There are still many questions swirling around about Apple TV+ nearly three years after it debuted.
All of these are fair questions and, while no one outside of Apple’s teams know exactly how many subscribers Apple TV+ has, there is proof of sustainable and growing demand for its original programming across a wide breath of genres. It’s not just Ted Lasso anymore. To better understand where demand for Apple TV+’s programming is coming from, the below chart breaks down the Top 10 series on Apple TV+ in the United States.
While Ted Lasso is still the most in-demand series on Apple TV+ between March 18th and May 18th 2022, seeing an outstanding 24x the average demand of all other series in the United States (something that only 2.7% of all shows reach), it’s closely followed by Severance and For All Mankind. The former saw a litany of buzz around the Adam Scott-led show when it premiered in February. It quickly racked up a ton of demand as the week-to-week word of mouth for the show picked up. The latter is one of the most critically acclaimed shows, and in its third season, has become a cornerstone of the Apple TV+ service.
Both aforementioned shows amassed a demand score of 16.9x and 15.7x the average demand of all series in the United States respectively, again putting them both in the outstanding category. One of Apple TV+’s biggest strengths is that its originals feel especially curated that’s reminiscent of HBO, FX, Showtime, and Starz. Although there isn’t as much content as what’s available on its competitors — including Netflix, Disney+, and Hulu — the originals that Apple TV+ does have are generating significant demand. This results in a higher hit ratio than some of its competitors.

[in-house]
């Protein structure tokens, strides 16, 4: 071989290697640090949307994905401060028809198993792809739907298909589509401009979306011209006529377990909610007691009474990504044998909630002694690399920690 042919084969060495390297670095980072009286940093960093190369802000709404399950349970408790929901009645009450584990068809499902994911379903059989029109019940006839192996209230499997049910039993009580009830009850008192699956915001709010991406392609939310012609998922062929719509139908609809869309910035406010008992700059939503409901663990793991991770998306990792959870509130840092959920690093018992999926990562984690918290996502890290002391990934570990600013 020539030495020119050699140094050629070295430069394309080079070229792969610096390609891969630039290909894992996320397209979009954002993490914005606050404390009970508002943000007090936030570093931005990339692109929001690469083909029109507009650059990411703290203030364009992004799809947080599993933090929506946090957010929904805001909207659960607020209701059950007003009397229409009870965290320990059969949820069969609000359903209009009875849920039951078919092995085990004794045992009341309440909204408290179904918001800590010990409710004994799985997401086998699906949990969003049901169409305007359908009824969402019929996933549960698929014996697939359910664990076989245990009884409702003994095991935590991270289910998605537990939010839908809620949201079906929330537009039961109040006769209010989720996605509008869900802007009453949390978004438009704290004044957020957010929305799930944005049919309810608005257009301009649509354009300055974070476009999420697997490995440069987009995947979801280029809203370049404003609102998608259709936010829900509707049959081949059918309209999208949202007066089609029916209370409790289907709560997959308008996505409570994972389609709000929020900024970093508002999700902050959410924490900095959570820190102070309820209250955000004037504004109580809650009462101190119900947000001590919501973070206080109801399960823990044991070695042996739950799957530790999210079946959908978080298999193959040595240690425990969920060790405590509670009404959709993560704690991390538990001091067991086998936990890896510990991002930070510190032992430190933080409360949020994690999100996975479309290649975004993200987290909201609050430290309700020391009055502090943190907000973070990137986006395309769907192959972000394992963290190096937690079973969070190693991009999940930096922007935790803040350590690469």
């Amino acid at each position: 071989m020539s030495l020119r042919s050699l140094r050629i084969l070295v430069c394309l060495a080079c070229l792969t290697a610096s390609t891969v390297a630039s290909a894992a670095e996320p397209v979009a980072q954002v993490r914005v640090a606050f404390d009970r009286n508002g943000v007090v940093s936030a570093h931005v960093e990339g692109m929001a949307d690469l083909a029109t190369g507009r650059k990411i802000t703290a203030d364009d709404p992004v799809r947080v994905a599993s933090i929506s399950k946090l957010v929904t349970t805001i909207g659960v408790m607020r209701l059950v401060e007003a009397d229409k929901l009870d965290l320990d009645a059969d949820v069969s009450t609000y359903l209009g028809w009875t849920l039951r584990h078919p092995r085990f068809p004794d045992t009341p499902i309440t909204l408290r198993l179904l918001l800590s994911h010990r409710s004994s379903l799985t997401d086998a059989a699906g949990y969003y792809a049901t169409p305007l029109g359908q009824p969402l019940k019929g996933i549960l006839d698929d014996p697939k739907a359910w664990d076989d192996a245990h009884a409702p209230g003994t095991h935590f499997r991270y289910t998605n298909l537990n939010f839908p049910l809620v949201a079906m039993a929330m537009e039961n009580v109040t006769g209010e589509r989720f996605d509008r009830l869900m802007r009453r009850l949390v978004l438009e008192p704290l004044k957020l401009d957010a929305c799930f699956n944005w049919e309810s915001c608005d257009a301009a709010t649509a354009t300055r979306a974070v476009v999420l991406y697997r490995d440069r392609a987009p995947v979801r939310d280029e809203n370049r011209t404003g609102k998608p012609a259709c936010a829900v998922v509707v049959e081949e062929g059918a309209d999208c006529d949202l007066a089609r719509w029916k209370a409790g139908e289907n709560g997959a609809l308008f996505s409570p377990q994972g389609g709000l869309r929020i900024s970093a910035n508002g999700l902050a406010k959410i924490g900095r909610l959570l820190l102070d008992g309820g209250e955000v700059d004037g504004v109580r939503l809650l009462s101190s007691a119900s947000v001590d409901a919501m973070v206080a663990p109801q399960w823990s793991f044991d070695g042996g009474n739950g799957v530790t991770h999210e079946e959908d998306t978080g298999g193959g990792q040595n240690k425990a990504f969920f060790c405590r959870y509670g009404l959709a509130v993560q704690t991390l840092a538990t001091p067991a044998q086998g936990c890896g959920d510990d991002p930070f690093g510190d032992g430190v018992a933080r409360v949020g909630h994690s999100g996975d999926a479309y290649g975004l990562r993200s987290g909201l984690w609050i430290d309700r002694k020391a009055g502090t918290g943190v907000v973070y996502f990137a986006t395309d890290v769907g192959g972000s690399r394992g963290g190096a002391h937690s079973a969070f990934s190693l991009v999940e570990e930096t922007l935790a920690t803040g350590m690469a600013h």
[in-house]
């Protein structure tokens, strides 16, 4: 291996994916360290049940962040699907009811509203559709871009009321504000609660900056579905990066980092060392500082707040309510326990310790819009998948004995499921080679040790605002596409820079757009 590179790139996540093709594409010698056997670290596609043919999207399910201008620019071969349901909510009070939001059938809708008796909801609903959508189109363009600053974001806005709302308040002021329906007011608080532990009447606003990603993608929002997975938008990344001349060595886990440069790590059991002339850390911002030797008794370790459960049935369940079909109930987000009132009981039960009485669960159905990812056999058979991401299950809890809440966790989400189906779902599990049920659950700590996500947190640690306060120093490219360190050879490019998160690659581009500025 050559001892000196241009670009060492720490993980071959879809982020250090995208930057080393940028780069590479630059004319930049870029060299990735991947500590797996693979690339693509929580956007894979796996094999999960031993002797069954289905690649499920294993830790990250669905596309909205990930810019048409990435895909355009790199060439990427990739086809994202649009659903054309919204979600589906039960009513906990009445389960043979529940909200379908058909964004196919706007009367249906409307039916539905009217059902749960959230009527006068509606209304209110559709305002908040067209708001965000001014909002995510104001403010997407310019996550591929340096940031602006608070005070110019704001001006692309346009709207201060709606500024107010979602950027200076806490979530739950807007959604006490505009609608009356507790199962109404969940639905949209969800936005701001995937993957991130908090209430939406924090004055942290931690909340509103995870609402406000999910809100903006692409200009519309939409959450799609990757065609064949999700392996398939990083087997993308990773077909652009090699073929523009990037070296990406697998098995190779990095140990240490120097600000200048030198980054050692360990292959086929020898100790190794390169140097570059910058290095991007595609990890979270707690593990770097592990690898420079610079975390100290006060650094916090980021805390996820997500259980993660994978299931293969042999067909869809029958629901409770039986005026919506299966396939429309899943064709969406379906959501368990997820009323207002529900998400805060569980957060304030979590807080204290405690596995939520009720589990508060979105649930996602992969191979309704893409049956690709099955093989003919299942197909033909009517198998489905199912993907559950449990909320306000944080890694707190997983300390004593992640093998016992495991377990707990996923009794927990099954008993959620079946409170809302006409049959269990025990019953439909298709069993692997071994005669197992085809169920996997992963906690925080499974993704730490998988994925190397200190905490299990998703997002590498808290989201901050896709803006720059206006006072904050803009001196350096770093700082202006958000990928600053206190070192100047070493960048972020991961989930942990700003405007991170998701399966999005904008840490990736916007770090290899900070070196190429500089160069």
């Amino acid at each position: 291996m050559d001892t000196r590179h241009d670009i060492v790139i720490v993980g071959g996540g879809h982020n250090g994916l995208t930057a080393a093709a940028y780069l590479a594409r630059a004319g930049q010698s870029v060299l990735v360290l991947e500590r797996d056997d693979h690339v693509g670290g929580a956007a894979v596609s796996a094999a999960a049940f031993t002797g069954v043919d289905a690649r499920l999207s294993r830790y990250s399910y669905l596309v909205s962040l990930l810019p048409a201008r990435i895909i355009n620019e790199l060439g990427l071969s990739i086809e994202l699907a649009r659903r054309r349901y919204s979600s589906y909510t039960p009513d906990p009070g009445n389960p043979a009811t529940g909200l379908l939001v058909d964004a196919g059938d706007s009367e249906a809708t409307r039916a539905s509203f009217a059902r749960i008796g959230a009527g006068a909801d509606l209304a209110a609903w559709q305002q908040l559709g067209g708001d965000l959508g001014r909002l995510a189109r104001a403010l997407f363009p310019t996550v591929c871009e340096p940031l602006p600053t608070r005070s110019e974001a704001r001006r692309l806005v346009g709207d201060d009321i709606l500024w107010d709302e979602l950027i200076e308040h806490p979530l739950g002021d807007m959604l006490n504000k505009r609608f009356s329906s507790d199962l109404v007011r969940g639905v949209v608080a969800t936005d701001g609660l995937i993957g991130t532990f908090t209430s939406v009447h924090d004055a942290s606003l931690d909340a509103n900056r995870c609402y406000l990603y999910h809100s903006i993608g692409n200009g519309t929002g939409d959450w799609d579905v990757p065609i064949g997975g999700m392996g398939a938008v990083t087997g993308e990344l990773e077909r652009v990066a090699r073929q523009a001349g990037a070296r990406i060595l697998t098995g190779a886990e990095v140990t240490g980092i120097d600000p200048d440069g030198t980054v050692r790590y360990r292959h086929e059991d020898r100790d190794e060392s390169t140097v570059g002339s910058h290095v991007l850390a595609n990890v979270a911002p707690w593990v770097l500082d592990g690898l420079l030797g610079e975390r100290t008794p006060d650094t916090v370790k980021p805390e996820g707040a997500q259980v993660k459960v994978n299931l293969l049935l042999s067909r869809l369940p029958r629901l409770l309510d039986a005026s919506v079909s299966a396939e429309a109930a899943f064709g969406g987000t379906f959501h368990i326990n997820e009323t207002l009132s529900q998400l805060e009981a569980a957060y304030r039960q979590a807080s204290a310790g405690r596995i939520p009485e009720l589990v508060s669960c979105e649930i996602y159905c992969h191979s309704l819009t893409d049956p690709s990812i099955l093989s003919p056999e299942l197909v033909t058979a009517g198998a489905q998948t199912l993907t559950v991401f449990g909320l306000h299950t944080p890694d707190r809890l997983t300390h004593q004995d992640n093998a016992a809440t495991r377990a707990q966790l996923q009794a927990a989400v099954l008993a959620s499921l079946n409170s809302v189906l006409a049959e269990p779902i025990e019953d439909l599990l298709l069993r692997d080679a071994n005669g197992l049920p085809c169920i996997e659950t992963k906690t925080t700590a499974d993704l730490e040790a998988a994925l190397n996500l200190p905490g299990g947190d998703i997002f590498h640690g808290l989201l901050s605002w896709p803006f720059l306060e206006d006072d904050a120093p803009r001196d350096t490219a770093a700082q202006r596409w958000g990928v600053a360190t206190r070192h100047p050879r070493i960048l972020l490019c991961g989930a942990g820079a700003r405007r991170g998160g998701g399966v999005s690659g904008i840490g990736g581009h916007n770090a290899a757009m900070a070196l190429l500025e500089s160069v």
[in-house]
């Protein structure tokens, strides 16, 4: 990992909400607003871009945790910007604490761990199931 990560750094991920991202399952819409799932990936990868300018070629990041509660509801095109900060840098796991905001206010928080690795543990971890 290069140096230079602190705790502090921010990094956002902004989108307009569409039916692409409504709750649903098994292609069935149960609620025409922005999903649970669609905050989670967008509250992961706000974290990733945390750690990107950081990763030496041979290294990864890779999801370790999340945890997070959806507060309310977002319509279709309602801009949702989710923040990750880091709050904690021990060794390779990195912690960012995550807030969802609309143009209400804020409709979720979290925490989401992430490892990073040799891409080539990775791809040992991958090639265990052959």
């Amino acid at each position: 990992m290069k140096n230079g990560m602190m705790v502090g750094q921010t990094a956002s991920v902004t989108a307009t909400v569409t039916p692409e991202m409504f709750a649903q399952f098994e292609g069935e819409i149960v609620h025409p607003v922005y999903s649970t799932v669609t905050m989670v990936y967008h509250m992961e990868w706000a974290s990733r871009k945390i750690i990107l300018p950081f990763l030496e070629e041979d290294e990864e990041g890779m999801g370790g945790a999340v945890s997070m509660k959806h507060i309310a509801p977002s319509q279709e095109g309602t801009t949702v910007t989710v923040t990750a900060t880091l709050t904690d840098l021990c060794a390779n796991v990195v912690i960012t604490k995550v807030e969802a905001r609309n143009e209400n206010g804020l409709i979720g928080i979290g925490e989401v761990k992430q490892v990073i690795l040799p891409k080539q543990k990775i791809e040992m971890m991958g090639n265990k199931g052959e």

Titles like Pachinko, WeCrashed, and Servant are great examples of shows that appeal to different taste clusters and have enough demand to appeal to different audience segments. Servant, a horror series, has 13.9x the average demand of all other shows. Pachinko, a South Korean drama, has 14.2x the average demand of all series, while WeCrashed, a prestige style drama starring Jared Leto and Anne Hathaway, has 14.3x the average demand. WeCrashed is also brought up in conversation alongside Hulu’s The Dropout and Showtime’s Uber series, putting it in line with other prestige programming.
What remains unclear is whether or not Apple TV+ has the critical mass to convert potential viewers, or enough content to keep those customers once they’ve signed up and watched the show they’re interested in. The chart below compares Apple TV+’s demand distribution to two key competitors — HBO Max (not including HBO) and Netflix for original programming. While Apple TV+ has a fraction of the content available on Netflix, it has a stronger hit rate on average, with more shows appearing in the outstanding and good category than in the average or below average category. HBO Max is about on par with Apple TV+.
This is significant. The demand for Apple TV+’s programming is strong, which suggests there is enough to draw in subscribers. But without a library offering, it’s still difficult for Apple TV+ to find a sizable audience on scale with some of its competitors.
So what does this mean for Apple TV+? As more programming becomes available on the platform, including potential franchise-style series and longer running programming, Apple TV+ could see sustainable growth even as competition increases domestically and internationally. The demand for its original programming is there — in a very noisy market, Apple TV+ has managed to make continuous noise and draw people in. The remaining hurdle is generating enough series, with strong demand, consistently enough that people who are interested to start converting into longtime subscribers.